Created on: 24 Jun 2020 | Last modified: 15 Jul 2021
Yesterday's statement in the Scottish Parliament by the Deputy First Minister (which can be read here) has sparked considerable debate, anxiety, frustration, confusion and even anger amongst many members. It has given rise to a host of questions, some of which I hope to answer in this communication but many of which are dependent on circumstances yet to unfold.
In the EIS press release, we acknowledged that improved public health conditions would impact on how schools might operate, but wishing something does not make it a reality, and given that we are barely into Phase 2 of moving out of lockdown, let alone in Phase 4, some significant caution needs to accompany yesterday's discussion and events in Parliament.
It is worth making clear that this was a political announcement from the Scottish Government – not an agreed outcome from CERG (Covid Education Recovery Group) which met only last week and discussed support for blended learning and the plight of NQTs but had no discussion around yesterday's statement.
Setting aside the political noise around the whole debate, however, and focusing on the detail of what has been said, the Scottish Government appears to have moved from the previous presumption that the level of Covid infection in Scottish society come August would require schools to reopen on a blended learning model, to one which suggests that the virus will have been suppressed sufficiently to allow schools to reopen with all pupils attending, albeit it with certain public health mitigations in place.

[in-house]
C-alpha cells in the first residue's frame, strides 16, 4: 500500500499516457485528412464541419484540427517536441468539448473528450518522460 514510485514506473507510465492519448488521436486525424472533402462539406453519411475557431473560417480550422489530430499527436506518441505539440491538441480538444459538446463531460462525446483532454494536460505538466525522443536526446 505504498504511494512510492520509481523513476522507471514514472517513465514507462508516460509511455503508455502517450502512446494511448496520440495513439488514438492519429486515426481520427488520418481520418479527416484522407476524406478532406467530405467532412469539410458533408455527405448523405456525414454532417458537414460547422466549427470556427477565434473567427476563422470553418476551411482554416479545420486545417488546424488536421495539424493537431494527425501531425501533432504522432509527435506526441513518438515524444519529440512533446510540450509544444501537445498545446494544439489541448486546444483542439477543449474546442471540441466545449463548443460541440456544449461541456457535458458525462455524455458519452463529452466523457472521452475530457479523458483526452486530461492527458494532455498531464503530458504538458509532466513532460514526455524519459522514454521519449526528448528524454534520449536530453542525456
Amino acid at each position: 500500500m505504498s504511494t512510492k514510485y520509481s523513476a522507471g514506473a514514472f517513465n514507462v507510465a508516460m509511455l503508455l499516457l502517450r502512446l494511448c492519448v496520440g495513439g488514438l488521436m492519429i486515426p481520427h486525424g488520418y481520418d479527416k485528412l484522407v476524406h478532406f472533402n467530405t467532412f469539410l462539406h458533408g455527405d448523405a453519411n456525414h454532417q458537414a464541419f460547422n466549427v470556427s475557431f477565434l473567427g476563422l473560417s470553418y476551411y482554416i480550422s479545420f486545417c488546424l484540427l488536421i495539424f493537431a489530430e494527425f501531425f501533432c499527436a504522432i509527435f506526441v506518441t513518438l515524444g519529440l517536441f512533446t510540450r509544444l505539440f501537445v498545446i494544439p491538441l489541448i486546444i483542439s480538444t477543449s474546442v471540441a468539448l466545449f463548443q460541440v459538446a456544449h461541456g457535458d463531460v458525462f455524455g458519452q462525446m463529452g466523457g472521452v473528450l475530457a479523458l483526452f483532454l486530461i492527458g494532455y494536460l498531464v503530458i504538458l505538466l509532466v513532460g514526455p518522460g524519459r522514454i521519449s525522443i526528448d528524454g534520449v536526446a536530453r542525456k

That is certainly a shift in planning emphasis from the Scottish Government. Essentially it is a "Maybes Aye; Maybes Naw" scenario, as ultimately the decision is dependent on where the level of Covid 19 infection will be in seven weeks time.
The critical EIS red-line that a return to school, in any model, can only happen when there is demonstrable evidence that the virus is under control remains in force. We will continue to demand from the Scottish Government, and its scientific advisors, a clear articulation of the indices and levels deemed critical to allowing school to reopen as outlined yesterday: for example, what R figure range needs to be in play; what level of new infections occurring daily is the required figure; what level of deaths being recorded and what numbers of ICU patients should we be seeing, etc.
Transparency in these areas is critical to public and teacher confidence in the safety of schools.
Our second red-line also continues to be applicable – that mitigations are in place to enable the implementation of public health guidance within schools.
The EIS is not convinced that no physical distancing between pupils is safe and we are absolutely certain that physical distancing between pupils and teachers remains essential. It may be that the actual distance, come August, will have been reduced from the current 2 metres if the level of infection has dropped further, but there cannot be a social distancing rule for outside of schools and a different one for inside classrooms.